The majority of Darkhawk's adventures have been Earthbound, but the character's background is tied to an alien culture, which Cebulski sees as an organic way of working him into the larger framework of the cosmic Marvel U. "There were a couple of instances in the middle of the original 'Darkhawk' series, I believe it was somewhere around issue #20 of the series, where Chris went into outer space and had a cosmic adventure, which tweaked the origin of Darkhawk a bit but was a little farfetched in certain ways," Cebulski said.
Indeed, in that story, it was revealed that Chris's amulet and the Darkhawk form had been built for an alien crime lord. "The back-story of the amulet and the amulet's creation ties him to the cosmic landscape of the Marvel U but parts of Darkhawk's origin raised as many questions as they answered. So what we're doing now is running with that seam that was established in his origin which did not -- with the exception of some alien races that had been used in the past -- have very many ties to the overall cosmic Marvel U. And we're revealing that Darkhawk's origin is more firmly tied into specific events from the history of the Marvel U. So you're going to see some connections that seem pretty natural, especially given the bird-like nature of the character's armor. Connections, where you go, 'Oh shit! That makes perfect sense now.'"
In reviewing characters that could play a part in the War of Kings event, Darkhawk was one of the first characters editor Bill Rosemann gravitated to, as did wrtiers Abnett & Lanning, who pen the anchor "War of Kings" miniseries, which debuts in March. "They said, 'We have these ideas to show how he's connected to the bigger picture,'" Cebulski revealed.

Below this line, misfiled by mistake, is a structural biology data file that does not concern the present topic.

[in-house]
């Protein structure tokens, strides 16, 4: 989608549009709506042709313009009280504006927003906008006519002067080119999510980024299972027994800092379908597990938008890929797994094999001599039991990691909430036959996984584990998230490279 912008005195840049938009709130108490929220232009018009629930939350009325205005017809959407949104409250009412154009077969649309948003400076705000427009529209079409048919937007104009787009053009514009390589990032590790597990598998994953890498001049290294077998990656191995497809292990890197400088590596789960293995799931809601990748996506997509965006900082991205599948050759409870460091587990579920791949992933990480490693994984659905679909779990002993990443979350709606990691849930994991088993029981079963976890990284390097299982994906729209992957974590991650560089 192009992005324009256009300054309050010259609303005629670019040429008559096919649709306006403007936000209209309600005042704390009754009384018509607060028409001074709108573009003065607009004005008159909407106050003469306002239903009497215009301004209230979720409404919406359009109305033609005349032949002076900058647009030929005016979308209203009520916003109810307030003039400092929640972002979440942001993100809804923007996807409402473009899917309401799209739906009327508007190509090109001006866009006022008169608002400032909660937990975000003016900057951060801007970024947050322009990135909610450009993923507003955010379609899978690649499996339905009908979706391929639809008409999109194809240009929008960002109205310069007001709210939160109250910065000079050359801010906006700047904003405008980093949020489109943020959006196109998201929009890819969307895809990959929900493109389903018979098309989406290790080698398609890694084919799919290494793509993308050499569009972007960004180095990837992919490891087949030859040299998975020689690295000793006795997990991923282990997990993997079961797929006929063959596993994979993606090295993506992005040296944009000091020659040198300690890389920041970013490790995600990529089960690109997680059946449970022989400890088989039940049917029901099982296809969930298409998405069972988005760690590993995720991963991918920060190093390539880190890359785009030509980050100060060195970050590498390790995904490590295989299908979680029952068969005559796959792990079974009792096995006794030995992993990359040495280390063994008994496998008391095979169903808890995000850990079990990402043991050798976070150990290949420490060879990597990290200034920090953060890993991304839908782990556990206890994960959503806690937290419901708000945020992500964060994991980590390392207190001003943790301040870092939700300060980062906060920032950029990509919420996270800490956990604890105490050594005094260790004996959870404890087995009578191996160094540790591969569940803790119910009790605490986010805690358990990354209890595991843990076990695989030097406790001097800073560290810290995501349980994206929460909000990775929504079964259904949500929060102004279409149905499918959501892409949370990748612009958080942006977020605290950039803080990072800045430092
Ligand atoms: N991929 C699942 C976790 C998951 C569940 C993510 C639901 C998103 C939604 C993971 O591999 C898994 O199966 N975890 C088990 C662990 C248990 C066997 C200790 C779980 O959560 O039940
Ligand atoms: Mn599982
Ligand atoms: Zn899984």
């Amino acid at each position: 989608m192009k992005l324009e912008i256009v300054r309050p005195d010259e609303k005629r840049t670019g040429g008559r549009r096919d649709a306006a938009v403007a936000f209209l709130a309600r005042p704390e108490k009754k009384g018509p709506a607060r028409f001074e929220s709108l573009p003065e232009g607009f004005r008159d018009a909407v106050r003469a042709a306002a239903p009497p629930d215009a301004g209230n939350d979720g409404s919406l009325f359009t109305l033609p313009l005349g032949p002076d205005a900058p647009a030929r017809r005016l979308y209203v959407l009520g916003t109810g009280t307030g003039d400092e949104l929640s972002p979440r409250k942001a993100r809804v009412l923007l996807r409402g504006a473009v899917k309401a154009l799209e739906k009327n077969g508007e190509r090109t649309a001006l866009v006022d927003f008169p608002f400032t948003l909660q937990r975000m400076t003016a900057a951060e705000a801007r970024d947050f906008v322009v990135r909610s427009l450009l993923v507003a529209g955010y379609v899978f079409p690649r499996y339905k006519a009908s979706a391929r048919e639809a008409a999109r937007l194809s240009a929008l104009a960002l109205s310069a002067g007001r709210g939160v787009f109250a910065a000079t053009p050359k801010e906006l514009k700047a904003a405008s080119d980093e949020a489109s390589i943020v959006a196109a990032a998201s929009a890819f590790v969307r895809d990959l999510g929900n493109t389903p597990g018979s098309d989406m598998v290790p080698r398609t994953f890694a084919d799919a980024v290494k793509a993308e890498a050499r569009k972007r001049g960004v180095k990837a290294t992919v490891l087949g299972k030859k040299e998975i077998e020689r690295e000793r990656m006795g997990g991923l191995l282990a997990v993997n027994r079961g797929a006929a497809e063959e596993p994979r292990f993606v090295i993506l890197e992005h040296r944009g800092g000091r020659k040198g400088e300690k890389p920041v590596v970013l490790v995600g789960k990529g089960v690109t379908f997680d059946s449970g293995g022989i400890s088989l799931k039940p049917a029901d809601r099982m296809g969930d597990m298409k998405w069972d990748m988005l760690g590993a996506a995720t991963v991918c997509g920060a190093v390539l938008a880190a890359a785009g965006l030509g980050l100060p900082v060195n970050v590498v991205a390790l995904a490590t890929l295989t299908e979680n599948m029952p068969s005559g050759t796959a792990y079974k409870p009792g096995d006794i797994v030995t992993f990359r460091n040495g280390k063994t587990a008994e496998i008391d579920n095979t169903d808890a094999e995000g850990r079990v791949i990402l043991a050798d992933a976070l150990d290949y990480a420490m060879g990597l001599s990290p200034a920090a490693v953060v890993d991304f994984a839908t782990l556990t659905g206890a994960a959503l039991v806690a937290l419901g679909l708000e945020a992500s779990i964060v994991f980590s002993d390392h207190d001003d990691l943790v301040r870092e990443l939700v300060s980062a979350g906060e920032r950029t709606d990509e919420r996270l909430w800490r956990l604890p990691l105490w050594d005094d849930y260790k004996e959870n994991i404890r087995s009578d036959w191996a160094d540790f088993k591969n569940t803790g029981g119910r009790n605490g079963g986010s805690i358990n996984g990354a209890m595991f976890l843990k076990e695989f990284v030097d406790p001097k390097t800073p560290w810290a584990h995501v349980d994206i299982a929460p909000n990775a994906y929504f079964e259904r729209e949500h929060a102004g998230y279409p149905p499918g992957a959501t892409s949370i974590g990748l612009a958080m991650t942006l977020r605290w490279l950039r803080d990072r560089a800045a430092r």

Darkhawk may be bound for a bigger destiny in the cosmic Marvel Universe, but you wouldn't know it from the character's attitude in his recent appearances in "Nova." His interactions with his former New Warriors teammate seem to have given Darkhawk a bit of an inferiority complex. "I think that speaks to what I was saying earlier about Chris not having a lot of big influences in his life when he was growing up," Cebulski explained. "His father was missing, his mother was a hard-working, single parent District Attorney, and he was constantly scrutinized and attacked by the Mafia for reasons he didn't know. So he didn't have time to grow and become that hero when he was young and he didn't have a lot of mentors.
"Now he's becoming a little more attached to Nova and seeing the potential he would have had if he walked a different path. He's trying to change to that path and it comes with a lot of questions. He's seeing Nova as not just a friend that he's had on different teams over the years but as a role model and someone he can look up to. But at the same time while it's offering up positive influences--like realizing what he can become--there's a lot of regret coming as well."